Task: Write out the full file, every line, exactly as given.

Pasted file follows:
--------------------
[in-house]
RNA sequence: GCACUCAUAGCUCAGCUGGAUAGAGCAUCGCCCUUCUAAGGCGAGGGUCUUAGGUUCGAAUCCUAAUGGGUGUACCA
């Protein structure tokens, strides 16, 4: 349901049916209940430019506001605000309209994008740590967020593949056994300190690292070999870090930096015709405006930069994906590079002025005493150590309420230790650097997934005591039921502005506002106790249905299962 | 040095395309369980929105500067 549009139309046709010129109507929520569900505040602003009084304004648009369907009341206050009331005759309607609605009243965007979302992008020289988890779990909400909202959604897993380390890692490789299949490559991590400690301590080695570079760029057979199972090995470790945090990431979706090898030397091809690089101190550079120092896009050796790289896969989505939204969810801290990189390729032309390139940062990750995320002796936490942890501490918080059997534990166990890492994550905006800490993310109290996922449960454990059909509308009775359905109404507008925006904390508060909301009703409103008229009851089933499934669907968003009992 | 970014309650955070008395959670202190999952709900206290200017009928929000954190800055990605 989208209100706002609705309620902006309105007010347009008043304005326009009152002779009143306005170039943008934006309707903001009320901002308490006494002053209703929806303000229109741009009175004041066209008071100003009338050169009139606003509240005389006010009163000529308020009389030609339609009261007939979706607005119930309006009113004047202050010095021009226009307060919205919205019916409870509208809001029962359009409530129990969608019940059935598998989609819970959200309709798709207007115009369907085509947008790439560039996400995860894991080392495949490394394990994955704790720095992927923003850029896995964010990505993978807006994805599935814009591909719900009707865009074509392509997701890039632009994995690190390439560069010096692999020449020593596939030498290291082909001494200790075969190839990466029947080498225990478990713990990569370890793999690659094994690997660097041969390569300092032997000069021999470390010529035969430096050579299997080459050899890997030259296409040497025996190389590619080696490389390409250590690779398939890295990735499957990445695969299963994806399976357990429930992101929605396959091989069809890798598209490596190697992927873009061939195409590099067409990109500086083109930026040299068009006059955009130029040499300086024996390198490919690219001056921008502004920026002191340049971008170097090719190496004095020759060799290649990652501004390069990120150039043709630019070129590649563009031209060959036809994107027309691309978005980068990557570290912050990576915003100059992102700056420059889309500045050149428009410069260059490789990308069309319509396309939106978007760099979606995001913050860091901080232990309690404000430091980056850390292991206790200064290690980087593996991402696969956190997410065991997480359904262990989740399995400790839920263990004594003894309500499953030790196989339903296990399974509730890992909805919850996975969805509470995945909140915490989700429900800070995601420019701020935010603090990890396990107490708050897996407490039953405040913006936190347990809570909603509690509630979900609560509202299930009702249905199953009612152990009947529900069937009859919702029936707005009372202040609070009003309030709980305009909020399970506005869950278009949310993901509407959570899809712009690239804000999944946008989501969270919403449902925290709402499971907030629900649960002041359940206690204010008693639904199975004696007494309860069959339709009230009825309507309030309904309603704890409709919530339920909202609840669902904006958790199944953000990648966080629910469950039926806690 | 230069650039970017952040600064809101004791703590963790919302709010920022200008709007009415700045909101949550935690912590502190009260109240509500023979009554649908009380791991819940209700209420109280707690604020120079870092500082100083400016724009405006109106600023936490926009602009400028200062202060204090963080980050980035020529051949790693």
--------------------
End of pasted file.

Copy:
[in-house]
RNA sequence: GCACUCAUAGCUCAGCUGGAUAGAGCAUCGCCCUUCUAAGGCGAGGGUCUUAGGUUCGAAUCCUAAUGGGUGUACCA
């Protein structure tokens, strides 16, 4: 349901049916209940430019506001605000309209994008740590967020593949056994300190690292070999870090930096015709405006930069994906590079002025005493150590309420230790650097997934005591039921502005506002106790249905299962 | 040095395309369980929105500067 549009139309046709010129109507929520569900505040602003009084304004648009369907009341206050009331005759309607609605009243965007979302992008020289988890779990909400909202959604897993380390890692490789299949490559991590400690301590080695570079760029057979199972090995470790945090990431979706090898030397091809690089101190550079120092896009050796790289896969989505939204969810801290990189390729032309390139940062990750995320002796936490942890501490918080059997534990166990890492994550905006800490993310109290996922449960454990059909509308009775359905109404507008925006904390508060909301009703409103008229009851089933499934669907968003009992 | 970014309650955070008395959670202190999952709900206290200017009928929000954190800055990605 989208209100706002609705309620902006309105007010347009008043304005326009009152002779009143306005170039943008934006309707903001009320901002308490006494002053209703929806303000229109741009009175004041066209008071100003009338050169009139606003509240005389006010009163000529308020009389030609339609009261007939979706607005119930309006009113004047202050010095021009226009307060919205919205019916409870509208809001029962359009409530129990969608019940059935598998989609819970959200309709798709207007115009369907085509947008790439560039996400995860894991080392495949490394394990994955704790720095992927923003850029896995964010990505993978807006994805599935814009591909719900009707865009074509392509997701890039632009994995690190390439560069010096692999020449020593596939030498290291082909001494200790075969190839990466029947080498225990478990713990990569370890793999690659094994690997660097041969390569300092032997000069021999470390010529035969430096050579299997080459050899890997030259296409040497025996190389590619080696490389390409250590690779398939890295990735499957990445695969299963994806399976357990429930992101929605396959091989069809890798598209490596190697992927873009061939195409590099067409990109500086083109930026040299068009006059955009130029040499300086024996390198490919690219001056921008502004920026002191340049971008170097090719190496004095020759060799290649990652501004390069990120150039043709630019070129590649563009031209060959036809994107027309691309978005980068990557570290912050990576915003100059992102700056420059889309500045050149428009410069260059490789990308069309319509396309939106978007760099979606995001913050860091901080232990309690404000430091980056850390292991206790200064290690980087593996991402696969956190997410065991997480359904262990989740399995400790839920263990004594003894309500499953030790196989339903296990399974509730890992909805919850996975969805509470995945909140915490989700429900800070995601420019701020935010603090990890396990107490708050897996407490039953405040913006936190347990809570909603509690509630979900609560509202299930009702249905199953009612152990009947529900069937009859919702029936707005009372202040609070009003309030709980305009909020399970506005869950278009949310993901509407959570899809712009690239804000999944946008989501969270919403449902925290709402499971907030629900649960002041359940206690204010008693639904199975004696007494309860069959339709009230009825309507309030309904309603704890409709919530339920909202609840669902904006958790199944953000990648966080629910469950039926806690 | 230069650039970017952040600064809101004791703590963790919302709010920022200008709007009415700045909101949550935690912590502190009260109240509500023979009554649908009380791991819940209700209420109280707690604020120079870092500082100083400016724009405006109106600023936490926009602009400028200062202060204090963080980050980035020529051949790693």